Closing Spaces in the Aesthetic Zone

When a Comprehensive Alternative to Clear Aligners is Required


Many patients are familiar with clear aligner therapy—it is a common treatment modality in many dental practices. But in some cases, such therapy may not be the best solution. A little while ago, my colleague referred a young gentleman to me for an Invisalign® consultation. The patient’s chief complaints were the diastemas between his front teeth. He had many friends improve their smiles with clear aligner therapy and he was ready to try that treatment as well.

Given the patient’s entrapped bite and anterior implant, I determined that Invisalign® therapy may not fully achieve his goals.

When discussing treatment with my patient, I discovered that he is a third shift (late-night) nurse and a beta-tester of table games. He had developed poor sleep and diet habits due to his professional lifestyle, and he reported persistent acid reflux, grinding, and fatigue. We discussed the limitations of Invisalign® and also alternative treatment options. During this visit, I performed a comprehensive exam and reviewed digital photos and X-rays.


After studying the patient’s case, I observed significant mandibular occlusal and buccal posterior attrition and erosion. This resulted in decreased vertical dimension, reverse Curve of Spee, and deep anterior overbite. To further complicate the case, the patient had a congenitally missing tooth number 7, and in 2007, he had an implant placed at that site. I noted asymmetrical tissue formation of the implant restoration. The patient had 1 to 2 mm diastemas between all teeth, from canine to canine.

Given the patient’s entrapped bite and anterior implant, I determined that Invisalign® therapy may not fully achieve his goals. With that treatment, spaces would result somewhere in the upper arch given the constricted bite, and the anterior implant would limit the movement possibilities and aesthetic symmetry. Furthermore, Invisalign® could not correct his deep, entrapped bite, or rebuild the lost enamel that resulted in the loss of vertical dimension.

The patient returned to the practice for his diagnostic review. We discussed his desire to improve his smile by closing the spaces between his front teeth. I displayed his photos and discussed the extensive enamel loss to his lower posterior teeth, and I explained the significance of the erosion at such a young age. The patient understood that his bite was collapsing and shrinking his airway space. We talked about how his lower teeth were “trapped inside the garage” of the upper teeth and would cause forces that would contribute to further breakdown over time.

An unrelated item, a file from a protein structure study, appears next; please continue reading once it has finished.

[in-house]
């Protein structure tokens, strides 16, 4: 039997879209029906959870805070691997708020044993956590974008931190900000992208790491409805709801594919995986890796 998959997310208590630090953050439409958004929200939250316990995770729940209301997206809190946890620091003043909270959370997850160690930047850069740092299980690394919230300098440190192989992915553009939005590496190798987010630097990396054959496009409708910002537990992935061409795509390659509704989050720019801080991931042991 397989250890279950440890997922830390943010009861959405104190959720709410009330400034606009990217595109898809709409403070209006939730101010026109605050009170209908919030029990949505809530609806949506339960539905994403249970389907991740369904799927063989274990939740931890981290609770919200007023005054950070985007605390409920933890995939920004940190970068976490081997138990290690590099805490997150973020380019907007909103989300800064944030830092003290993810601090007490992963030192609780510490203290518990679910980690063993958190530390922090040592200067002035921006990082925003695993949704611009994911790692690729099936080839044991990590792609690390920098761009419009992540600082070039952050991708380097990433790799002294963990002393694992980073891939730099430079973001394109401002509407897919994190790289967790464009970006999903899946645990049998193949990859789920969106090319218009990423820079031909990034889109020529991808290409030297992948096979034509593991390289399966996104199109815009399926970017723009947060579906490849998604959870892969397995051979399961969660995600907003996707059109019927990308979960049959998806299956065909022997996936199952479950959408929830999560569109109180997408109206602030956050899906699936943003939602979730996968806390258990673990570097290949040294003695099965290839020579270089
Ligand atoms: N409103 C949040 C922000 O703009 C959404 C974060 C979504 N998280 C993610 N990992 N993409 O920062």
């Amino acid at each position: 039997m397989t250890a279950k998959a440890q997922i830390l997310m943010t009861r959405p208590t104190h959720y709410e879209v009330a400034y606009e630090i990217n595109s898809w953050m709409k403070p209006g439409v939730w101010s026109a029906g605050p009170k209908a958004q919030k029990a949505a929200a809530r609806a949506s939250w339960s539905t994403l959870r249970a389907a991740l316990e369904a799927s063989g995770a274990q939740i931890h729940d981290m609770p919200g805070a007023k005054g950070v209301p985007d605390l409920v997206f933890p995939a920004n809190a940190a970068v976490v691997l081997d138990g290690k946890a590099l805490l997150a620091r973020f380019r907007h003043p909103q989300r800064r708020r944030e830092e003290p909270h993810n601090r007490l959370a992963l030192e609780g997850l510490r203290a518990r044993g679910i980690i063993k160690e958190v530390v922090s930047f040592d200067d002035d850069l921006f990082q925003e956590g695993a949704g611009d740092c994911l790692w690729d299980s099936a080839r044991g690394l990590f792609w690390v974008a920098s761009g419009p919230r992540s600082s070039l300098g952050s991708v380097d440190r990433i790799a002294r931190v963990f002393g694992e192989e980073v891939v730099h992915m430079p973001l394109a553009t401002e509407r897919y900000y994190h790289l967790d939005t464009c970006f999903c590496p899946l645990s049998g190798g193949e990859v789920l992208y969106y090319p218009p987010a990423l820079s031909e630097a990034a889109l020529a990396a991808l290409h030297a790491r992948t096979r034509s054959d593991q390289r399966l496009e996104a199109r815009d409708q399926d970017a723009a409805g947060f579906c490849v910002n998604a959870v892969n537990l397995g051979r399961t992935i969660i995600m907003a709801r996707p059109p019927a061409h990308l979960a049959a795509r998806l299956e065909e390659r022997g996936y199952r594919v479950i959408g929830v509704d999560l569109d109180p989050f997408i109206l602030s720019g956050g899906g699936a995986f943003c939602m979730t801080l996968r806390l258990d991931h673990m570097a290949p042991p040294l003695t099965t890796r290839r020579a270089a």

Although the patient had presented for an Invisalign® consultation, we talked about the limit-ations of that treatment in his case. I gave him multiple options to achieve his aesthetic and oral health goals. The patient chose to restore his entire lower arch and his upper teeth from premolar to premolar. He was absolutely determined to keep his teeth for a lifetime. The patient secured financing for treatment through personal funds and a loan from a family member, so he accepted treatment on the same day that it was presented.


The most important factor in setting this case up for success was capturing the patient’s bite in the desired raised vertical dimension. I used a swallow-bite technique for this record—the patient swallowed and slowly closed on wax cubes until he achieved the desired Shimbashi measurement.

I used a laser to mold the facial tissue around the implant . . . so the emergence of the crowns would mimic natural teeth.

Communication with Arrowhead Dental Lab, our chosen lab, was also crucial to a successful outcome. We planned the case so that height was added to the lower teeth only, for a few reasons. First, the lower teeth had shortened over time from acid erosion and grinding. Adding porcelain to the worn teeth would rebuild them to their natural shape and correct the reverse Curve of Spee, allowing for proper occlusion and function. Second, the patient’s maxillary tooth lengths were pleasing within his smile, so we did not want to lengthen them.


At the first appointment, I prepped tooth numbers 4 through 13. I spent extra time recontouring the patient’s gingiva to improve symmetry. I used a laser to mold the facial tissue around the implant at site number 7 and by all the diastemas, so the emergence of the crowns would mimic natural teeth.

I then made the provisionals using a putty matrix. Arrowhead fabricated the matrix off the diagnostic wax-up. I love delivering temporaries in the desired shape and position to really allow patients to “test-drive” their smiles. I then overlayed the provisionals on the patient’s lower teeth. By doing this, I confirmed a balanced occlusion and protective eccentric function. We used a combination of Elite e.max® press veneers and crowns for this case.